Restricting the Activities of Suspended Members

There has been a lot of litigation over the years regarding the authority of regulators to restrict the activities of suspended members. One of the reasons is that different statutes take different approaches to whether a suspended member is still a member of the profession. The Alberta Court of Appeal recently addressed this issue in Law Society of Alberta v Beaver, 2016 ABCA 290. Mr. Beaver was suspended by the Law Society. He continued to perform activities within the practice of law, including acting as an agent. The Law Society sought an injunction to prevent him from doing so. Mr. Beaver argued that suspended lawyers could act as agents because there was no explicit prohibition in the Act.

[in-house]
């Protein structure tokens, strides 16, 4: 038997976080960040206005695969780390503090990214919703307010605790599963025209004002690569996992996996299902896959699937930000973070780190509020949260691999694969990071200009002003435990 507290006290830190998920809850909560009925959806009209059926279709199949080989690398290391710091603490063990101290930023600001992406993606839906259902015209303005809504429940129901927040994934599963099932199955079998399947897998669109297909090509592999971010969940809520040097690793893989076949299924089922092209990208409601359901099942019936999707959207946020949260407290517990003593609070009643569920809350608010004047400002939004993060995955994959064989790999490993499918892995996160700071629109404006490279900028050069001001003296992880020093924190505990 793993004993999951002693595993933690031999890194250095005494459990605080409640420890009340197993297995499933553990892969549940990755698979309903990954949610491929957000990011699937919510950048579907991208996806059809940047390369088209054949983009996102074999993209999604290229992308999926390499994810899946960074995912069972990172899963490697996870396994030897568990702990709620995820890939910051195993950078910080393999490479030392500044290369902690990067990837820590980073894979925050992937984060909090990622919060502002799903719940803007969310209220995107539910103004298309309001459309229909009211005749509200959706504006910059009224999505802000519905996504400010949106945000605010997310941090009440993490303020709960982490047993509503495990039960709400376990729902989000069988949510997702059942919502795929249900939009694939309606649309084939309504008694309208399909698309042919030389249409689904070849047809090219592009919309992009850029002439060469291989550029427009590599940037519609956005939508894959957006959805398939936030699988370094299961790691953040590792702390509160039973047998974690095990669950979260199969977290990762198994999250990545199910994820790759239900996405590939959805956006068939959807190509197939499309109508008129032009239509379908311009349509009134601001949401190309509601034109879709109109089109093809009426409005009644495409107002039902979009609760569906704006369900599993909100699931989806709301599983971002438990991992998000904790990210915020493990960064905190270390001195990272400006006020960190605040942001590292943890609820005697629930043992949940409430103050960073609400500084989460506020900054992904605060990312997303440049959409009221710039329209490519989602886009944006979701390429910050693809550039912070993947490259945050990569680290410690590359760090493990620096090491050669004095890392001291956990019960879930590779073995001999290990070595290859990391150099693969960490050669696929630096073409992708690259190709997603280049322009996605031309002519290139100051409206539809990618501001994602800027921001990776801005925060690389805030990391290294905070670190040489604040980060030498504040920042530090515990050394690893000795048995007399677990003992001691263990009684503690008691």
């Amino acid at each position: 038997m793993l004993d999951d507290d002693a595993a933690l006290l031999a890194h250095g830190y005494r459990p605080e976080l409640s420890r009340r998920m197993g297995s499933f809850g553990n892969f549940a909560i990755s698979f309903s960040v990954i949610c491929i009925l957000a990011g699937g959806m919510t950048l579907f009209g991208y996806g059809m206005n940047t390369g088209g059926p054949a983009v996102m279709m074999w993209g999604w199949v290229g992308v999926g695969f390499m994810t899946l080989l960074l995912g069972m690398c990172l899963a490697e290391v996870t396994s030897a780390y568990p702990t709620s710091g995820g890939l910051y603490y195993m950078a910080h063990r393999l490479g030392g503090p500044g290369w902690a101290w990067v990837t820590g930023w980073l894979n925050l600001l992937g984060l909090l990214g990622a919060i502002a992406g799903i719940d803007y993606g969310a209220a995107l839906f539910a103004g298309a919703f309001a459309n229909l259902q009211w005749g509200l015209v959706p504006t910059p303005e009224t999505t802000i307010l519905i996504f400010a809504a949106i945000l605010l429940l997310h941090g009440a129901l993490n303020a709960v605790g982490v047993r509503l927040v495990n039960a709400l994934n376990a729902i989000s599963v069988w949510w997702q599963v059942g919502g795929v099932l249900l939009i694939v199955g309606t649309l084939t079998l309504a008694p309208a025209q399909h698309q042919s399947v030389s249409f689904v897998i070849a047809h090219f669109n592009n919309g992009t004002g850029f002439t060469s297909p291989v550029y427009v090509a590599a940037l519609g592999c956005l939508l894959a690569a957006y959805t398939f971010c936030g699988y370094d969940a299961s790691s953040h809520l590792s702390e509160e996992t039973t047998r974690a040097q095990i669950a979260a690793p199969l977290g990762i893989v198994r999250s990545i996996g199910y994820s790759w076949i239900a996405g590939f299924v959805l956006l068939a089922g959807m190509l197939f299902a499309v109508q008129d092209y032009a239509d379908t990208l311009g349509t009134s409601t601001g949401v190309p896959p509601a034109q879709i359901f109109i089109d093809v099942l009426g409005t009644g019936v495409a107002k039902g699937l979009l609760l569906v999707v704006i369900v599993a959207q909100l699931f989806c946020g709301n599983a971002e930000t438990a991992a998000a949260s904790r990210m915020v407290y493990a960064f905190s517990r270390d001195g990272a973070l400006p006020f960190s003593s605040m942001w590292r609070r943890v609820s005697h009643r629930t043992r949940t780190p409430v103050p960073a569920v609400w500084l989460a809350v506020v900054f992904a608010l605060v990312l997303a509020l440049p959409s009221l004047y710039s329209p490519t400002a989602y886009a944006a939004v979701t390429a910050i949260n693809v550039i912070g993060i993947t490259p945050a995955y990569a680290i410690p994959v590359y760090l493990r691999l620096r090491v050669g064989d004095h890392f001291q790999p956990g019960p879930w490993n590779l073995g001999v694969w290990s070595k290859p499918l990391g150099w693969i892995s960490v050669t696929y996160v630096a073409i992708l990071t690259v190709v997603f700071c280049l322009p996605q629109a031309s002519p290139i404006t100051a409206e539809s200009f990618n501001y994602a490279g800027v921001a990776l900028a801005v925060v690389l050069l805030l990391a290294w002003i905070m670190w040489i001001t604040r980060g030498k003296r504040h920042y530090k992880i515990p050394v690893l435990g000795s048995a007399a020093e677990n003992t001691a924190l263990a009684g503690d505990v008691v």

The Court rejected this argument. It held that such an interpretation would defeat the public protection purpose of the Act. An important factor was that suspended members remain members under this Act and the Act prevents members from acting as agents due to the risk of public confusion.

The Court also concluded that the regulator had the implied authority to restrict the activities of suspended members in this case, even if it was not expressly stated in the Act. The Court also stated that a regulator had standing to bring applications for injunctions to protect the public from unregistered practitioners and that Courts had the inherent power to grant such injunctions even if the enabling legislation did not have a restraining order provision. This case should assist regulators who have outdated enabling statutes.

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